“We recently granted Dialog, permission to be in the business of channeling foreign exchange remittances via mobile phone, upon request. But they are yet to receive the nod from the Payments and Settlements Department of the Central Bank”, the Exchange Controller P.H.O. Chandrawansa said.
The mobile-based inward remittance service which is expected to get off the ground within a month is expected to change the country’s foreign currency exchange landscape. Once fully operational, this will enable over 1.6 million Sri Lankan expatriate workers to send home their hard earned foreign currency with a press of a button in their mobile phones.
Dialog, building on its existing capacity in mobile-based money (known as eZ Cash introduced in June 2012) will collect the foreign currencies sent by expatriates into a custodian bank account before remitting the money to individual customer bank accounts.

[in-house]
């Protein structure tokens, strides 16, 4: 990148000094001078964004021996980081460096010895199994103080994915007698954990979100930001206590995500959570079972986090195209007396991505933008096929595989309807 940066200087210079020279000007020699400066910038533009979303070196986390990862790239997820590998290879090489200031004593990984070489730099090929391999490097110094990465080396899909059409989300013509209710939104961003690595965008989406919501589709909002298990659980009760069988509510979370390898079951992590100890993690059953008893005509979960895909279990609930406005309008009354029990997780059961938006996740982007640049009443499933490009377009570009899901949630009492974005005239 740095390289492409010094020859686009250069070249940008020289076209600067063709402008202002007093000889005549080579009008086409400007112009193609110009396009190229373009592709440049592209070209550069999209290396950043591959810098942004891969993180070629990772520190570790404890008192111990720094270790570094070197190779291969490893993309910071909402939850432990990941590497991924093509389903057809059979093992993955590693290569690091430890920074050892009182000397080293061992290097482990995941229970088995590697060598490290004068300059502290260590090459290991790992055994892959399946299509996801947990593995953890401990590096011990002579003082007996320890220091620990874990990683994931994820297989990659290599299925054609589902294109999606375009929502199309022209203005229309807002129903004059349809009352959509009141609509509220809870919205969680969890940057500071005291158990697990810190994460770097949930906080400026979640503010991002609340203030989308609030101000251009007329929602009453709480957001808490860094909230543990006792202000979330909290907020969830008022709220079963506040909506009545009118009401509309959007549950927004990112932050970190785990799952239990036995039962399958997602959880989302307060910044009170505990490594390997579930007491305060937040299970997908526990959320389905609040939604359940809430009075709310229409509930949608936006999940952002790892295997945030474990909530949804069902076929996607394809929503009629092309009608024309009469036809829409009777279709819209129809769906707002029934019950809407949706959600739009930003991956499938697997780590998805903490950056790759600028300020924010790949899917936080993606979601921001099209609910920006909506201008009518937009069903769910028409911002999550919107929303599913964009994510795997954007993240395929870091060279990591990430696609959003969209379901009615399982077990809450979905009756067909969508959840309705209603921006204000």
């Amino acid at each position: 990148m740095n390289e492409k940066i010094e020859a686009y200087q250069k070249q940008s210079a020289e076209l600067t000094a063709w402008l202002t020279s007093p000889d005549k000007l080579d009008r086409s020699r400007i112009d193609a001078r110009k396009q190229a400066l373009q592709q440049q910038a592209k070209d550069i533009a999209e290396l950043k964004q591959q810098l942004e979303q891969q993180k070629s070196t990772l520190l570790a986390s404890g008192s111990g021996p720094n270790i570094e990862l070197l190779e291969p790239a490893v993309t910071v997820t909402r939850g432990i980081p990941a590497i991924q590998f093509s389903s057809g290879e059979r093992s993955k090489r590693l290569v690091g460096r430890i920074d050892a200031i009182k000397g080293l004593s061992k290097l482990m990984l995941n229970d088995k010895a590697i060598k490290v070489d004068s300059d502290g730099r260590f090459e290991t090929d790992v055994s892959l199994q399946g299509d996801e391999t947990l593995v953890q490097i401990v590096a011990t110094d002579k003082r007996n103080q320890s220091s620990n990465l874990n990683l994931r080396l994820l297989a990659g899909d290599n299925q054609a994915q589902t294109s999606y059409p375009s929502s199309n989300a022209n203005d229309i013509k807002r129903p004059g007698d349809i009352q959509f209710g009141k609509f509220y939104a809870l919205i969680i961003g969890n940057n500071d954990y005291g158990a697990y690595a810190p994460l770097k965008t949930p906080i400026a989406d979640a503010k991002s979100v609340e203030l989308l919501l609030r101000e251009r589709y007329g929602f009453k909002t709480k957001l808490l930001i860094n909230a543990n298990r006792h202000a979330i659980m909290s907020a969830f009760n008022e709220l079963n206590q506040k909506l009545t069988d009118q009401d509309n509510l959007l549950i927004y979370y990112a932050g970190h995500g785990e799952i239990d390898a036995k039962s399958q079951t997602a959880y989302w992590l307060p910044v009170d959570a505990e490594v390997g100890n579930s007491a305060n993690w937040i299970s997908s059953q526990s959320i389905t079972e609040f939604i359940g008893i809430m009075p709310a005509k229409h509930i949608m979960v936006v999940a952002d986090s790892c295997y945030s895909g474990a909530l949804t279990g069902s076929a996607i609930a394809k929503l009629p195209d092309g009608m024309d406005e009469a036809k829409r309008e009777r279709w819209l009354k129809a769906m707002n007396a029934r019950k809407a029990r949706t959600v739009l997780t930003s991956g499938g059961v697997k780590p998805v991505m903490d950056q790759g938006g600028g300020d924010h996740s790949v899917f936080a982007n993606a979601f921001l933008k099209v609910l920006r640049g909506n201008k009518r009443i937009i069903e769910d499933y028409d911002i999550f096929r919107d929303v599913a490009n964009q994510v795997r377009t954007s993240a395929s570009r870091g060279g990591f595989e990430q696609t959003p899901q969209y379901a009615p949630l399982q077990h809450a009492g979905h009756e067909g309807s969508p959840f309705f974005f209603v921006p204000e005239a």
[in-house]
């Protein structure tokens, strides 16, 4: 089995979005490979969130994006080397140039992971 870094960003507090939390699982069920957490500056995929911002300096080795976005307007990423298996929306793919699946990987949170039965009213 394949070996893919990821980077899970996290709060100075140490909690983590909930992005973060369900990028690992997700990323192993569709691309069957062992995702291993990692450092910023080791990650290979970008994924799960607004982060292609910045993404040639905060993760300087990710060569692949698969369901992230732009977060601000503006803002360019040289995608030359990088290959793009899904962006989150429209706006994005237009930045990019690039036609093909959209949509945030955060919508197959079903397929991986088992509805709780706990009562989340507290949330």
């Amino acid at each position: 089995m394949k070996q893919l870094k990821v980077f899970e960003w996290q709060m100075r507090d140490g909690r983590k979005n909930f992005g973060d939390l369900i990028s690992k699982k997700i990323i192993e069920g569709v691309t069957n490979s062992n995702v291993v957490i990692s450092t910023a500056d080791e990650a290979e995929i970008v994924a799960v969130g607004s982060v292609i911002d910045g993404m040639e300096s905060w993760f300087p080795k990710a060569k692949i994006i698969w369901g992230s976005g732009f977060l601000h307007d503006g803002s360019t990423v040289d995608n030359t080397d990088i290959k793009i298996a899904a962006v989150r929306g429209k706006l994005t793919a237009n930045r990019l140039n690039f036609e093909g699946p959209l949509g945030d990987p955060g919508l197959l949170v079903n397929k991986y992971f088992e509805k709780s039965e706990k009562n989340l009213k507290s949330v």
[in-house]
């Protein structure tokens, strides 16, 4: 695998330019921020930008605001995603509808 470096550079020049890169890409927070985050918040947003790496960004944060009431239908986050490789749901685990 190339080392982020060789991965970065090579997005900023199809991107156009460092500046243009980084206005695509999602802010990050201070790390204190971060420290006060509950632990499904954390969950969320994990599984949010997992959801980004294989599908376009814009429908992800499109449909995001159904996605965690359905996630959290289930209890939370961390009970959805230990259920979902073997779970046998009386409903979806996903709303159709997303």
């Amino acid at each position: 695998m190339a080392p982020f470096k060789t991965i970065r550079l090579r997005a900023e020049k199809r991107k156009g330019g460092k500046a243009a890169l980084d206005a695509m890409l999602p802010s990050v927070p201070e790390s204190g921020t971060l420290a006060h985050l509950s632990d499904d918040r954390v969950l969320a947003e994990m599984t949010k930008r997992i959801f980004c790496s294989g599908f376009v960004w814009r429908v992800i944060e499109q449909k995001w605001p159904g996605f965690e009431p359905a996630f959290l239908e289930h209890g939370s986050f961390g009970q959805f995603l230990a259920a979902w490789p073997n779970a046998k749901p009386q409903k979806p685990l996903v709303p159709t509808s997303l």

Meanwhile the Senior Assistant Controller of Exchange at the Central Bank Pavithri Vithanage said they had received proposals from one other party apart from Dialog but was reluctant to disclose information due to its sensitive nature.
“At the moment we are evaluating the proposal but as the Exchange Control Department we are also concerned about possible foreign currency outflow which could happen as a result of this additional leeway provided to the mobile operators,” Vithanage noted.
“As long as the money is coming in we have no issue. But we have to be equally watchful of the possibility of foreign currency draining via this technology. Therefore we need to ensure the controls are also in place to avoid such a scenario,”she further pointed out.
At a time when the mobile phone has become an indispensable device, it will be interesting to see how the conventional money changers will receive the news and face competition from Dialog with its 7.8 million subscribers.
Sri Lanka emerging from a stringent foreign exchange regime prevailed from 1970 to1976, made notable progress in 1977, commencing significant relaxation followed by current account transaction liberalization in 1994 and (certain) capital account relaxations in 2010.
Relaxations took place in a rapid pace during 2009-2013 with simplification of accounts providing greater flexibility for non- residents investments in Sri Lanka and also for residents investing outside the borders.